Netflix Review – Dracula (2020): A Visceral New Take on an Old Story

Mark Gatiss and Steven Moffat, the people behind some quality Doctor Who, Jekyll, and Sherlock bring you an updated vampire story.

SUMMARY (Spoiler-Free)

Jonathan Harker (John Heffernan) is being interviewed by a very interesting nun, Sister Agatha (Dolly Wells), and her assistant (Morfydd Clark). Harker reveals that he was brought to Transylvania to help finalize plans by a Count Dracula (Claes Bang) to move to England, but he was trapped by the Count, who it turns out is a vampire, which you probably guessed because I can’t imagine you not knowing who Dracula is. Vampire stuff ensues.

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So, I’m giving a content warning here: This show is pretty damn gross. It includes things that you probably never wanted to see if you have a queasy stomach. It didn’t bother me much as a veteran of ‘Nados both Clown and Shark, but it might gross out a lot of people. While vampires have been very visceral in the past, some of the stuff in this series goes out of its way to be more unnerving and it’s probable that Dracula actually exaggerates it to make himself more terrifying and dramatic.

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He’s all about the drama.

The series makes the interesting choice to start off by being fairly faithful to the book and then deciding, only after we think we know where this is going, to diverge wildly. The focus of this series is on the relationship between Dracula and Sister Agatha, a refreshingly bold and snarky character for a horror series set before the 1990s. She spends most of her time on-screen exploring Dracula’s powers, mocking him, or threatening him, despite the fact that he can easily murder her without any effort. While she is fascinated with him because he’s a vampire and a sign that the supernatural is real, he is fascinated by her boldness and refusal to fear death. 

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She don’t want nun, naked man. Yeah, I already regret that joke.

Claes Bang’s performance as Count Dracula is a relatively new take on the character because he acquires the traits of the people on whom he feeds. As such, the character actually morphs and changes over the course of the series, sometimes temporarily and sometimes permanently, to reflect the attitudes, desires, and sometimes even mannerisms of other characters. The fact that it is fairly subtle is actually to the show’s credit, because over-emphasizing it would seem gimmicky. The show does actively demonstrate that Dracula gathers information by drinking blood, however, which proves to be an interesting power that isn’t usually explored in this manner (aside from Hellsing). Dolly Wells’s performance is equally interesting, because she seems almost as sociopathic as Dracula at times, but it’s always based around destroying him.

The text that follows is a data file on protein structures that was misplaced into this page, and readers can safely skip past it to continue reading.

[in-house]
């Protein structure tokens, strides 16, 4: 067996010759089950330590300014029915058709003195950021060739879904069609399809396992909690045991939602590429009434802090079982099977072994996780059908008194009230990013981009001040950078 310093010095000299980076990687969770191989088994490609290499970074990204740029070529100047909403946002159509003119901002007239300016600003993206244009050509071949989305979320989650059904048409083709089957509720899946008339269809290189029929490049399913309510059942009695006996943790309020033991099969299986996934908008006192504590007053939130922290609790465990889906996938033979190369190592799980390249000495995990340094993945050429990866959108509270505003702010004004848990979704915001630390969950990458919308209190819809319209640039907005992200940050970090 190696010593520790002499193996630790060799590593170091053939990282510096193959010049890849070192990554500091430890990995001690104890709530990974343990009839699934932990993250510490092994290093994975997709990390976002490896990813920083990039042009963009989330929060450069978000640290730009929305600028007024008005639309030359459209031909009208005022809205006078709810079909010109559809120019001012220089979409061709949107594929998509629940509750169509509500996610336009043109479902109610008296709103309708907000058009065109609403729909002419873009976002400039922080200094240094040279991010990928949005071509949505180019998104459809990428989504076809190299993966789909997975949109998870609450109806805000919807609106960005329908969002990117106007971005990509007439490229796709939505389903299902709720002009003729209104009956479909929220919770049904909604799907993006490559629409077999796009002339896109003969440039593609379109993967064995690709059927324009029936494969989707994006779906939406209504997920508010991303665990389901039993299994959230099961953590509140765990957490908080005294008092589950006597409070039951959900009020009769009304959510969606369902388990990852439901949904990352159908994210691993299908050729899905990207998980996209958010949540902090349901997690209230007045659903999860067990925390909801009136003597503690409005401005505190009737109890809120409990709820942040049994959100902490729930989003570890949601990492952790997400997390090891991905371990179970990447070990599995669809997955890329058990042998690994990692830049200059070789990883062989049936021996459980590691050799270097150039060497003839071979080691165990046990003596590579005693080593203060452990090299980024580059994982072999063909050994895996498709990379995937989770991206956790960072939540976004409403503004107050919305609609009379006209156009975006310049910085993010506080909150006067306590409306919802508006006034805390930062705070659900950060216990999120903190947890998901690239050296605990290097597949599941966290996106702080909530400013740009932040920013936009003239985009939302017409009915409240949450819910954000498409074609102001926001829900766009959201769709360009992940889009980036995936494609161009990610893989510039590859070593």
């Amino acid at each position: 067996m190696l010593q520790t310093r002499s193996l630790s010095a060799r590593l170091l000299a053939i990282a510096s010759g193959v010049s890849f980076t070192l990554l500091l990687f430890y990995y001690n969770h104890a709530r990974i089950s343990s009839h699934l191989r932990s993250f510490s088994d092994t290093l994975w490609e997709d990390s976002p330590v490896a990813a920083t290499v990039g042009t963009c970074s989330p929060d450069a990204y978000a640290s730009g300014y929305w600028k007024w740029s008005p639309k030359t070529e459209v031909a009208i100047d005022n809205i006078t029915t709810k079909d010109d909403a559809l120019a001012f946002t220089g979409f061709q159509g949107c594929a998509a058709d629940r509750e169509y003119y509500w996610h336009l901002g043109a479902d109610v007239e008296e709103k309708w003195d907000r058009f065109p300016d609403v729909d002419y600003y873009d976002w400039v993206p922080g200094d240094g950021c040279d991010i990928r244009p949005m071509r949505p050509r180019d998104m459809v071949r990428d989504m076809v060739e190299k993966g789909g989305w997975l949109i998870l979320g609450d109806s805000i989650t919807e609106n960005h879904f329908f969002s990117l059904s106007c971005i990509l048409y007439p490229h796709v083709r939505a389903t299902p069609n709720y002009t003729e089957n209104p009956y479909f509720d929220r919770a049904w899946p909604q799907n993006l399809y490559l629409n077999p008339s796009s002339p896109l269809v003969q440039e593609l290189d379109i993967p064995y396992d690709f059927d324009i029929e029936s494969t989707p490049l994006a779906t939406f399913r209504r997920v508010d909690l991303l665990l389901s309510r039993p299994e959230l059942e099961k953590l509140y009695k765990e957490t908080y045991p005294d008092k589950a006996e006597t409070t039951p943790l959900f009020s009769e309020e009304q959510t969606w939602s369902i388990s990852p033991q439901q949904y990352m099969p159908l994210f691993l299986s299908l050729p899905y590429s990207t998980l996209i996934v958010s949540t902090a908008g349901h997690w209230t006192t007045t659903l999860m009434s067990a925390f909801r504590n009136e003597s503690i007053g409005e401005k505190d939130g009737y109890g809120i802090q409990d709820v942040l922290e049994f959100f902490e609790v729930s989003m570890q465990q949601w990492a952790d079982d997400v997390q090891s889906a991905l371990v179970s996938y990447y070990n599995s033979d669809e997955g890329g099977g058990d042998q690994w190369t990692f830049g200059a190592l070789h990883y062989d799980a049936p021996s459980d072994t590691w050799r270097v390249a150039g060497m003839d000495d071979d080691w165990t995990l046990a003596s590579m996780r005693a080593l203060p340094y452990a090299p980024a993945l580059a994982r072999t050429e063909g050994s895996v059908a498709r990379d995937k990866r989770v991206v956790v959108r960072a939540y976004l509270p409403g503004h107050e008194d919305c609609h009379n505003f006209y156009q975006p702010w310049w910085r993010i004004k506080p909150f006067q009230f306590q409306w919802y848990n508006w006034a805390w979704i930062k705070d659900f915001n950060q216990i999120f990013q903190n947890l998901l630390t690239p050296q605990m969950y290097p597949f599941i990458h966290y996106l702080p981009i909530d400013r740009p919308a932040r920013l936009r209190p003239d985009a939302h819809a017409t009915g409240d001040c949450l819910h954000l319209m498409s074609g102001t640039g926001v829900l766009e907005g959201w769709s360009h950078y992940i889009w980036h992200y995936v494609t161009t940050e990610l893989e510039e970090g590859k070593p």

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He gets his “who sharted” look by drinking an English guy.

The set pieces are extremely elaborate, ranging from a very well-designed version of Castle Dracula to a passenger ship that seems to be almost as labyrinthine at times. The costumes, likewise, are well-done. The dialogue is pretty solid, although it doesn’t stand out compared to other series by this team.

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… I kind of want that outfit and I’m ashamed of that.

The downside to the show is that it never quite figures out how it wants to handle Dracula. It takes some shots at vampire mythology, but mostly holds them up even though they “don’t make sense.” Dracula is supposed to be a complicated character who can be sympathetic while also being horrifying, but he’s so focused on enjoying himself  at times that it’s really hard to be either.  I think he has more than enough screen time to get there, but it just doesn’t come together as strongly as it should. Still, the scenes of him trying to one-up his enemies are pretty fun.

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Overall, I’ve enjoyed the series quite a bit, but I admit that it is not going to be most people’s cup of tea. At times it’s dumb and kind of gross, but it is consistently those things so I can suspend the right amount of disbelief. The biggest problem with reviewing it is that I don’t want to give too much away, because the fact that it starts so traditionally before quickly going in its own direction is one of the strengths of the series.  I’d say watch the first episode

If you want to check out some more by the Joker on the Sofa, check out the 100 Greatest TV Episodes of All TimeCollection of TV EpisodesCollection of Movie Reviews, or the Joker on the Sofa Reviews.

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